#declare Lightbulb = union {
    merge {
      sphere { <0,0,0>,1 }
      cylinder {
        <0,0,1>, <0,0,0>, 1
        scale <0.35, 0.35, 1.0>
        translate  0.5*z
      }
      texture {
        pigment {color rgb <1, 1, 1>}
        finish {ambient .8 diffuse .6}
      }
    }
    cylinder {
      <0,0,1>, <0,0,0>, 1
      scale <0.4, 0.4, 0.5>
      texture { Brass_Texture }
      translate  1.5*z
    }
    rotate -90*x
    scale .5
  }

Now we add the light source:

  light_source {
    <0, 2, 0>
    color White
    looks_like { Lightbulb }
  }

Rendering this we see that a fairly believable light bulb now illuminates the scene. However, if we do not specify a high ambient value, the light bulb is not lit by the light source. On the plus side, all of the shadows fall away from the light bulb, just as they would in a real situation. The shadows are sharp, so let's make our bulb an area light:

  light_source {
    <0, 2, 0>
    color White
    area_light <1, 0, 0>, <0, 1, 0>, 2, 2
    adaptive 1
    jitter
    looks_like { Lightbulb }
  }

We note that we have placed this area light in the x-y-plane instead of the x-z-plane. We also note that the actual appearance of the light bulb is not affected in any way by the light source. The bulb must be illuminated by some other light source or by, as in this case, a high ambient value.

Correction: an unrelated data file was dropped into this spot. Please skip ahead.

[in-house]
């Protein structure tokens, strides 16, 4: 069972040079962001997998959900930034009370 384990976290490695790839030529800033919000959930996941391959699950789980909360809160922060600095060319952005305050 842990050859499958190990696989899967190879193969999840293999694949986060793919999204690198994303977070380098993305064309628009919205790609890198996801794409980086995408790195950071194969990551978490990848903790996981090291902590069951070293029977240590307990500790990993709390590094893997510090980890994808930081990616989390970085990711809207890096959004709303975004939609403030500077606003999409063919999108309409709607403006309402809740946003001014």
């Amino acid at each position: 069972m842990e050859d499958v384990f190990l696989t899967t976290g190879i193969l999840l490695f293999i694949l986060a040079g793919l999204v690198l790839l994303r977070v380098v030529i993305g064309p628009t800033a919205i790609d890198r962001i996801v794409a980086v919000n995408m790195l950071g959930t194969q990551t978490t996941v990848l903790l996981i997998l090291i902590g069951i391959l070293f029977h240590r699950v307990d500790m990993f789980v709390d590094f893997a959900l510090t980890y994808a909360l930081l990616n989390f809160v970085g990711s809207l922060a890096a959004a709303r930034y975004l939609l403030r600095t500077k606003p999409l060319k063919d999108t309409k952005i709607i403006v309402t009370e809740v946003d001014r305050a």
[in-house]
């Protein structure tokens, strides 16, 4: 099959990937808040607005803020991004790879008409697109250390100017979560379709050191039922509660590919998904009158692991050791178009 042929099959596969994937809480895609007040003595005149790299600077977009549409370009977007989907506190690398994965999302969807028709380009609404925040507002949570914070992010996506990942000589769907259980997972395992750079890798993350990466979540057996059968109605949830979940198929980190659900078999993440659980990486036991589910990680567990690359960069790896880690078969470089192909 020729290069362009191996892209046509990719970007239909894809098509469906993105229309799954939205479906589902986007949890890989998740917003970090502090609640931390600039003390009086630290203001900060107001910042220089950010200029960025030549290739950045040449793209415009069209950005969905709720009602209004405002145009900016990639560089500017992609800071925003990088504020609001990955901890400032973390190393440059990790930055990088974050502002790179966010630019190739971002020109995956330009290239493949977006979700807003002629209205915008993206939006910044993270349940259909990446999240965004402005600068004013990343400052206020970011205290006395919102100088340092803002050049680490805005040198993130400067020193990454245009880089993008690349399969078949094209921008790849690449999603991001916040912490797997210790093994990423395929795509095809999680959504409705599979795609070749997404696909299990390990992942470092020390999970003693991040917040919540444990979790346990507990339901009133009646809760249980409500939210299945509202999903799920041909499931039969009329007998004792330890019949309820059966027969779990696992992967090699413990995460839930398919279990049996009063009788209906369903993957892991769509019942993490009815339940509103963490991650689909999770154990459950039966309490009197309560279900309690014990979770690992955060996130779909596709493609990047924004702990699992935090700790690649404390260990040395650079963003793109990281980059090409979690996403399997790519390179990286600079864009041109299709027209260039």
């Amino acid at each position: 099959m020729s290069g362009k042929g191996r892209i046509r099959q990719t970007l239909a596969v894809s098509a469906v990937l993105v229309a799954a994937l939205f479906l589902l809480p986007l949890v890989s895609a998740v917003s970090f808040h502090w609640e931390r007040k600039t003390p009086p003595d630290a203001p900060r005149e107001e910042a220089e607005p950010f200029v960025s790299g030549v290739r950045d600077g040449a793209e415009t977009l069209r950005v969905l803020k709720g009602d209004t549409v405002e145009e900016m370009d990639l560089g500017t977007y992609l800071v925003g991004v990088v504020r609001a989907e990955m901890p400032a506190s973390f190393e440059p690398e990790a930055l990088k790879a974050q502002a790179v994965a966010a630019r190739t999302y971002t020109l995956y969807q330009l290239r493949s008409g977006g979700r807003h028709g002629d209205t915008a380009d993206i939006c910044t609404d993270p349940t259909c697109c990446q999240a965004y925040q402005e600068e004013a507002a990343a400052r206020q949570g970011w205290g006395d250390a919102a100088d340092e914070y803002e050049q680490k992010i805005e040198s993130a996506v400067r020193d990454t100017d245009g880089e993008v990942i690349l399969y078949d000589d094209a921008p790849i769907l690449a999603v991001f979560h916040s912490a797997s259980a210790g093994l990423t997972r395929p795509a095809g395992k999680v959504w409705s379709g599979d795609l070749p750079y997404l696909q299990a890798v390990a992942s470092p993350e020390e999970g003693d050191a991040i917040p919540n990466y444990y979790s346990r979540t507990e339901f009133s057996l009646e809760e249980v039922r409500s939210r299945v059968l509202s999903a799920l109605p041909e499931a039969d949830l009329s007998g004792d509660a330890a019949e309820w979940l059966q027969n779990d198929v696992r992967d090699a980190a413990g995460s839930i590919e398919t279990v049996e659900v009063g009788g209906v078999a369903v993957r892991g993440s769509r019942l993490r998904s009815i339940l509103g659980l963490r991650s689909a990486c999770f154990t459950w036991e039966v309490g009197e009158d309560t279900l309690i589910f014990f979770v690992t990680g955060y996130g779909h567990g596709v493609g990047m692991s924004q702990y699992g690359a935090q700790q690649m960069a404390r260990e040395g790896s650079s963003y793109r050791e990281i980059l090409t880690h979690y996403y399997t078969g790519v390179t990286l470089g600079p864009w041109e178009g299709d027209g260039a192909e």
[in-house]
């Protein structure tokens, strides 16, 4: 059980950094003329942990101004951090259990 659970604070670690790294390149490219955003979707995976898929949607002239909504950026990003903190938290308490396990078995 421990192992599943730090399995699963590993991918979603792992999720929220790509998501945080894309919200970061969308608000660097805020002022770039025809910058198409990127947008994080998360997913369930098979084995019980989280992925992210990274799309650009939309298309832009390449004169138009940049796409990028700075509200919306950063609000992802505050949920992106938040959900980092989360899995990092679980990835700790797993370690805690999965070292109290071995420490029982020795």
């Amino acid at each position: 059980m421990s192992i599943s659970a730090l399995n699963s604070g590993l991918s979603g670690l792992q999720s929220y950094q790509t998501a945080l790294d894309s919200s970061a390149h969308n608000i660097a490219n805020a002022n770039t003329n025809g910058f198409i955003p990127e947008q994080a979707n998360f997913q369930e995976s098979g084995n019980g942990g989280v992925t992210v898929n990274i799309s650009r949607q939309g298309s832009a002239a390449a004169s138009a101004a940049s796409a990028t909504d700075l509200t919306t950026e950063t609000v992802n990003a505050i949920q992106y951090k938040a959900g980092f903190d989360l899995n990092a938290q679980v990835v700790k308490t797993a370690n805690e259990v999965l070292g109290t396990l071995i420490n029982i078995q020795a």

Using Light Fading

If it is realism we want, it is not realistic for the plane to be evenly illuminated off into the distance. In real life, light gets scattered as it travels so it diminishes its ability to illuminate objects the farther it gets from its source. To simulate this, POV-Ray allows us to use two keywords: fade_distance, which specifies the distance at which full illumination is achieved, and fade_power, an exponential value which determines the actual rate of attenuation. Let's apply these keywords to our fill light.

First, we make the fill light a little brighter by changing Gray50 to Gray75. Now we change that fill light as follows:

  light_source {
    <0, 20, 0>
    color Gray75
    fade_distance 5
    fade_power 1
    shadowless
  }